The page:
“Yes, there are apologies that are due. As my friends in the Aboriginal community have said, this is long overdue,” says Littlefeather, who lives with metastasized breast cancer. “I could have been dead by now. All my friends – [activists] Dennis Banks, Russell Means, John Trudell, [comedian] Charlie Hill – left.

Littlefeather’s husband, Charles Koshiway (Otoe/Sac&Fox), also died of blood cancer last November. They had been together for 32 years. “His spirit is always there with me, and I know what he wanted for me was always justice and reconciliation,” Littlefeather says, despite being asked what she thought of Koch and of the other Oscar party attendees standing there as she was harassed, she laughed heartily: “When they got to the other side, I’m sure my ancestors spoke to them on my behalf. And I’m sure Mr. Charles went there and had a conversation with them immediately. I’m sure his first target was John Wayne.

But for Littlefeather herself, she says she has stuck to a daily personal practice of “love, gratitude and forgiveness”. And she was encouraged by the very recent advances in Native American representation on screen and among Hollywood storytellers: “Finally, someone is breaking down the doors. And I’m so glad it’s happening – even if I don’t swear like they do on Reservation dogs.”

In her last words in 1973, Littlefeather said, “I beg at this time that…in the future our hearts and understandings will meet in love and generosity.”

It took 49 years, but those hopeful words finally became prescient.

Read the Academy’s full reconciliation statement to Sacheen Littlefeather below.

June 18, 2022

Dear Sacheen Littlefeather,

I write to you today a letter that took a long time to arrive on behalf of the Academy of Motion Picture Arts and Sciences, with humble acknowledgment of your experience at the 45th Academy Awards.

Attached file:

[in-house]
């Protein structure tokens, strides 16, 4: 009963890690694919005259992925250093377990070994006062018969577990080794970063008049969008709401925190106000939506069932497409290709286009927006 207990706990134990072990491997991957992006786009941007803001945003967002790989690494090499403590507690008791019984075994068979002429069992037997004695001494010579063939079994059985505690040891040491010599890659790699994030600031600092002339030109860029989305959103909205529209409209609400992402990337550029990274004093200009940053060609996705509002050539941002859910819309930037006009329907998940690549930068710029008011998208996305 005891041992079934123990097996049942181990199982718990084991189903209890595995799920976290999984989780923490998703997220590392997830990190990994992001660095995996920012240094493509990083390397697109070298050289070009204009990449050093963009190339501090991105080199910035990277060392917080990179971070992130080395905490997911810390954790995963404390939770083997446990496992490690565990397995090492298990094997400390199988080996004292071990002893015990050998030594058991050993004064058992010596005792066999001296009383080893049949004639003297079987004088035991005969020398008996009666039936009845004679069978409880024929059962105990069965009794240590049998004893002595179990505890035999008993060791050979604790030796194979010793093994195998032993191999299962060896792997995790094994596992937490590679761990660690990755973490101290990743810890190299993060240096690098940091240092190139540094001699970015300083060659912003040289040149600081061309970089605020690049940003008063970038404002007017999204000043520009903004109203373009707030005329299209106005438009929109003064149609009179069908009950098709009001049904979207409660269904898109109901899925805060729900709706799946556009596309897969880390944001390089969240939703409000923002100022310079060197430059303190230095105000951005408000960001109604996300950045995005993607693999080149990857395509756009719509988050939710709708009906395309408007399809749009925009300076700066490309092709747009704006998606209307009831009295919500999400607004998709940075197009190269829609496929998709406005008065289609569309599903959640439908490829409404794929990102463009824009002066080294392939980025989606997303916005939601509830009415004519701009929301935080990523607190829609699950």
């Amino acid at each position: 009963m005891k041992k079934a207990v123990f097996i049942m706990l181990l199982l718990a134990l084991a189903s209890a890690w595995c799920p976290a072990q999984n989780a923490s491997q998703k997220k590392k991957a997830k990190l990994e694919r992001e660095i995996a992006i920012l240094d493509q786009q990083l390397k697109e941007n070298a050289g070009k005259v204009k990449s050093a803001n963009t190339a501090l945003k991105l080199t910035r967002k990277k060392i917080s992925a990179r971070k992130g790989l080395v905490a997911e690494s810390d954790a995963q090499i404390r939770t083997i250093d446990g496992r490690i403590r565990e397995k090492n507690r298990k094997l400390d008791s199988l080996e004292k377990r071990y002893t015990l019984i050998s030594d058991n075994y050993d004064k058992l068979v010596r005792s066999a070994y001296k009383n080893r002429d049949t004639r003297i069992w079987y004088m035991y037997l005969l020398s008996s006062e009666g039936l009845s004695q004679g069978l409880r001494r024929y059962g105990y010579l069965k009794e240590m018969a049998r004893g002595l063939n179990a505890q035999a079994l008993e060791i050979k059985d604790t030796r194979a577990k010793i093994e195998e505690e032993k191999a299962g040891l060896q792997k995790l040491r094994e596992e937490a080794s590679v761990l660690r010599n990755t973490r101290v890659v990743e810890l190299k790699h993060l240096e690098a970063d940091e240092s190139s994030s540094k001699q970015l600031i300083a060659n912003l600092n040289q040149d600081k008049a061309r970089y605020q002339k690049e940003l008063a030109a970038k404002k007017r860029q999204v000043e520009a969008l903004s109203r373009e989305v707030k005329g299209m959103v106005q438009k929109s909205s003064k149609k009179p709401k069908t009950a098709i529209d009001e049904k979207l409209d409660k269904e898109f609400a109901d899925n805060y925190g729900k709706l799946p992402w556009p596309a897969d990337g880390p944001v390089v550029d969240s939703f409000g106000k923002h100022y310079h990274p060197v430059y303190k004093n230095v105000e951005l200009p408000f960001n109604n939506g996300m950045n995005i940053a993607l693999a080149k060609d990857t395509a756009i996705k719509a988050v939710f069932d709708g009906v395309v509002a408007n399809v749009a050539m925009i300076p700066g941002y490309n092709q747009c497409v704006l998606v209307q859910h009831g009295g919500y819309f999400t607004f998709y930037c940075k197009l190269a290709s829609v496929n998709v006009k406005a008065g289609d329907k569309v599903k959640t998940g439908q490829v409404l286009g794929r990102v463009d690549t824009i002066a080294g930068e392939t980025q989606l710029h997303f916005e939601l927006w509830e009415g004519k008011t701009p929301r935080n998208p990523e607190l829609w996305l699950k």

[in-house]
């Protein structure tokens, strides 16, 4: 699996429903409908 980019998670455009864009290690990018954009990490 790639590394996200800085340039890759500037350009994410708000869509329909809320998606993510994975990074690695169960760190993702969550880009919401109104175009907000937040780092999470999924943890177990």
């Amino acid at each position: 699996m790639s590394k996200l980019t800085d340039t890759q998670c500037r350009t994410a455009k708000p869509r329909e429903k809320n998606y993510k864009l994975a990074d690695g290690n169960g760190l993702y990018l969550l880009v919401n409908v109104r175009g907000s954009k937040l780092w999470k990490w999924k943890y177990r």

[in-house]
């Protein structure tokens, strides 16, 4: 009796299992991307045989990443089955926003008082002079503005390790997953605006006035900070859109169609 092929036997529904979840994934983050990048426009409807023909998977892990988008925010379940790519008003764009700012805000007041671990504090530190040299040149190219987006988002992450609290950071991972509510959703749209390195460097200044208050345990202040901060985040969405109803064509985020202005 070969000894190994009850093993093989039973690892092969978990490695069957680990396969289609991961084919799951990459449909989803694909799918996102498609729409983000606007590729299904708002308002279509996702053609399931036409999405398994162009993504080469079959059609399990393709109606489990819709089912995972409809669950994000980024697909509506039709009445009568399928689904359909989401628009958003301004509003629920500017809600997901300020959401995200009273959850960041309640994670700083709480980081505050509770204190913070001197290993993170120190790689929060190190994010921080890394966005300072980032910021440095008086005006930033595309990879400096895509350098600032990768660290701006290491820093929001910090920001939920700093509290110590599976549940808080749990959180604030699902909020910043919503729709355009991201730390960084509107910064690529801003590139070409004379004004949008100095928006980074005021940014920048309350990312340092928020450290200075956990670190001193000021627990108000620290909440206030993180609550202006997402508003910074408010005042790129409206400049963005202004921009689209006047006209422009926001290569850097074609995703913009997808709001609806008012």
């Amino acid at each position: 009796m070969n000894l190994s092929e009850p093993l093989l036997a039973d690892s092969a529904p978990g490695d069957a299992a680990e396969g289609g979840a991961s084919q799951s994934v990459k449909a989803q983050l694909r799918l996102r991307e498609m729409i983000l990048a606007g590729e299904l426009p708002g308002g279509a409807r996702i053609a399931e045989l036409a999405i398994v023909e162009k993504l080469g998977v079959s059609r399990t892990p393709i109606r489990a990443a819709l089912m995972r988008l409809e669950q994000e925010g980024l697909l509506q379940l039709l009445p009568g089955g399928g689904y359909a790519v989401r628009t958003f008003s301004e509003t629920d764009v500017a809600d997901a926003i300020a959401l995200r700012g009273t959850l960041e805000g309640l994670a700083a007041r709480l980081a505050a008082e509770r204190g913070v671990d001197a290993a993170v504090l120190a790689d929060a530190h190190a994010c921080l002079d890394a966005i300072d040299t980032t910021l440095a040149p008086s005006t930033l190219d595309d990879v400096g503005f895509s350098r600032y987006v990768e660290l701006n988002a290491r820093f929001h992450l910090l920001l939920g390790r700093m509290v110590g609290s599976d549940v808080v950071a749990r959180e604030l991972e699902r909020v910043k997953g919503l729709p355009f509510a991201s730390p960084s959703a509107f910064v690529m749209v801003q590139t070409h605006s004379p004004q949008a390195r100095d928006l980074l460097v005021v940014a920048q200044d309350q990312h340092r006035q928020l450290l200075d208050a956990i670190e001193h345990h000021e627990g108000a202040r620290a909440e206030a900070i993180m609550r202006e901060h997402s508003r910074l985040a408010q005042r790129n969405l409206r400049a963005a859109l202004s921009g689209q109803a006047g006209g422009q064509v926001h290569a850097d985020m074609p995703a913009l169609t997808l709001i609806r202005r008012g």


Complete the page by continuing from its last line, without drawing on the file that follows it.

As you stood on the Oscars stage in 1973 not to accept the Oscar on behalf of Marlon Brando, in recognition of the film industry’s misrepresentation and mistreatment of Native Americans, you made a powerful statement. which continues to remind us of the need for respect and the importance of human dignity.

The abuse you suffered because of this statement was unwarranted and unwarranted. The emotional burden you have experienced and the cost of your own career in our industry is irreparable. For too long, the courage you have shown has gone unrecognized. For this, we offer you both our most sincere apologies and our sincere admiration.

We cannot achieve the Academy’s mission to “inspire the imagination and connect the world through film” without a commitment to facilitating the broadest representation and inclusion that reflects our diverse global population.

Today, nearly 50 years later, and under the leadership of the Academy’s Indigenous Alliance, we stand firm in our commitment to ensuring Indigenous voices – the original storytellers – are visible and respected contributors. of the global film community. We are committed to fostering a more inclusive and respectful industry that relies on a balance between art and activism to drive progress.

We hope you receive this letter in a spirit of reconciliation and as recognition of your essential role in our journey as an organization. You are forever respectfully anchored in our history.

Sincerely, David Rubin
President, Academy of Motion Picture Arts and Sciences